record. We flew in from different cities with no rehearsal time. In fact, we simply gathered, talked through the music, and dove headfirst into recording. Almost everything on the record is a first take, and I think it demonstrates the remarkable chemistry of the group. We're completely in the moment on Signing
, and I'm really happy with how it came out.AAJ:
Can you talk about the inspiration behind some of the pieces on Signing
? Let's start with the title track.JL:
This notion defined the theme of the entire album. We constantly send signs to one another, and are always throwing signs everywhere, no matter the context: friendship, hostility, you name it. I think most of the signs we make each day are reflecting our efforts to make contact with one another.
My mother was a teacher of the deaf early in her life, prior to her meeting my dad. After he passed away, she moved to an apartment building nearby. Every day, when she went outside for fresh air, she noticed a man sitting alone in the lobby. She ultimately realized that he was deaf and blind, and so she walked over, sat next to him, put his open hand on hers and finger-spelled "My name is Mary." With that gesture, her life came full circle as his life opened up, and that connection they made remained unbroken throughout the rest of her life.
I think music can do the same for people who need to be reached in that way, and I believe that the prime directive for us is to connect and communicate. There's music on Signing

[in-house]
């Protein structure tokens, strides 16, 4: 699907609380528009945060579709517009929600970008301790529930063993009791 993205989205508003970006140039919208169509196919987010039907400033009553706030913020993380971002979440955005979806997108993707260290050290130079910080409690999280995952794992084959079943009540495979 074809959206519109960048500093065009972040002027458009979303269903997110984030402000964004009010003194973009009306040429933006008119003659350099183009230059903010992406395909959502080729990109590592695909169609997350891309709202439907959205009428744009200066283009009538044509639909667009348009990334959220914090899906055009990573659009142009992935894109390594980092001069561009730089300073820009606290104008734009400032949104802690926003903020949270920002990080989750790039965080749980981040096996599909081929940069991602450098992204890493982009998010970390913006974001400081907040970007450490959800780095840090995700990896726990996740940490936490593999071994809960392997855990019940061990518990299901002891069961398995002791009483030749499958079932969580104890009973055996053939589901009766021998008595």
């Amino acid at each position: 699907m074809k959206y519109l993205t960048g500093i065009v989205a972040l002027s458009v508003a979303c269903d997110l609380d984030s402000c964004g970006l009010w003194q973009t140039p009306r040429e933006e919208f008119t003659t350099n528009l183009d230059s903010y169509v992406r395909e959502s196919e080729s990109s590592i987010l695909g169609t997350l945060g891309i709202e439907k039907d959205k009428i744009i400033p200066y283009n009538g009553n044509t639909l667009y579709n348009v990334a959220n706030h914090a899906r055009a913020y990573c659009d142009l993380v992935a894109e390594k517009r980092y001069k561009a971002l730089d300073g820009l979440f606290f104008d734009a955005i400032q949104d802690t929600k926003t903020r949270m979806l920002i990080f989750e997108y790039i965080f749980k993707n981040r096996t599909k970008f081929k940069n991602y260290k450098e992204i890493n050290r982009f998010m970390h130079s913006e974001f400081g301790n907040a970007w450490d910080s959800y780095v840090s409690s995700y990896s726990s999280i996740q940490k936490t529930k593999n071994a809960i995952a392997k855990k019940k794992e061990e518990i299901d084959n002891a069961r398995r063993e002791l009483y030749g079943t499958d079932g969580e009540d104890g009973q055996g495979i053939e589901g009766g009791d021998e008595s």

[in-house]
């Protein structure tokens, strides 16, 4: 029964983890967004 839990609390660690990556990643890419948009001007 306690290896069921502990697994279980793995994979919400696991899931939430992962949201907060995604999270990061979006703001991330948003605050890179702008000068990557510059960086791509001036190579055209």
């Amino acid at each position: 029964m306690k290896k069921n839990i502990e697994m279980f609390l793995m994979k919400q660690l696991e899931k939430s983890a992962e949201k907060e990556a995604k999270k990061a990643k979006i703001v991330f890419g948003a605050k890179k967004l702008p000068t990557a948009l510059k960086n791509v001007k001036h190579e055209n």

that is complex, certainly; but there's also a great deal of music that is simple and direct. But ultimately, what I really love about this record is that the music that's particularly complex or sophisticated doesn't necessarily sound that way because the complex pieces have singable, memorable melodies.AAJ:
You're also inspired by poetry in a number of these compositions: "The Lost Lenore" is inspired by Edgar Allen Poe, while "This Is Just to Say" is inspired by William Carlos Williams. The Williams poem, in particular, certainly resonates with your goal of reaching people in a simple and direct way.JL:
When I was thinking about recording this album, I happened to be reading some of Williams' poetry, and stumbled across his poem "This Is Just to Say." It's a simple and beautiful piece of work about a man who takes a plum from his friend's icebox, eats it, and then writes his friend a brief note apologizing for doing so. It couldn't be simpler than that, and I found something so moving in this directness. I wanted to write something comparable within music.
For that, I was also inspired by the singer Bettye LaVette. The way she sings is so direct and her ability to connect with listeners is so visceral. I took these two sources of inspiration as my starting point. While I don't think I'll ever reach the level of William Carlos Williams, I was certainly aiming for that as I wrote the piece.
"The Lost Lenore" was written after I reread Poe's poem "The Raven." I returned to the work after a number of years, and I realized the degree to which the poem is a meditation on unrequited love. The narrator is pining for Lenore, and I wondered who she was and what she sounded like. We first recorded this piece with Storms/Nocturnes, and decided to revisit it on this album. Consequently Lenore is still brooding, but on this new version she's a bit more urban. She's got a little bit of funk in her now!AAJ:
"Lost Lenore" is one of two tracks on this album that were originally recorded by Storms/Nocturnes. The other is "Sanctuary," which Storms/Nocturnes released last year.JL: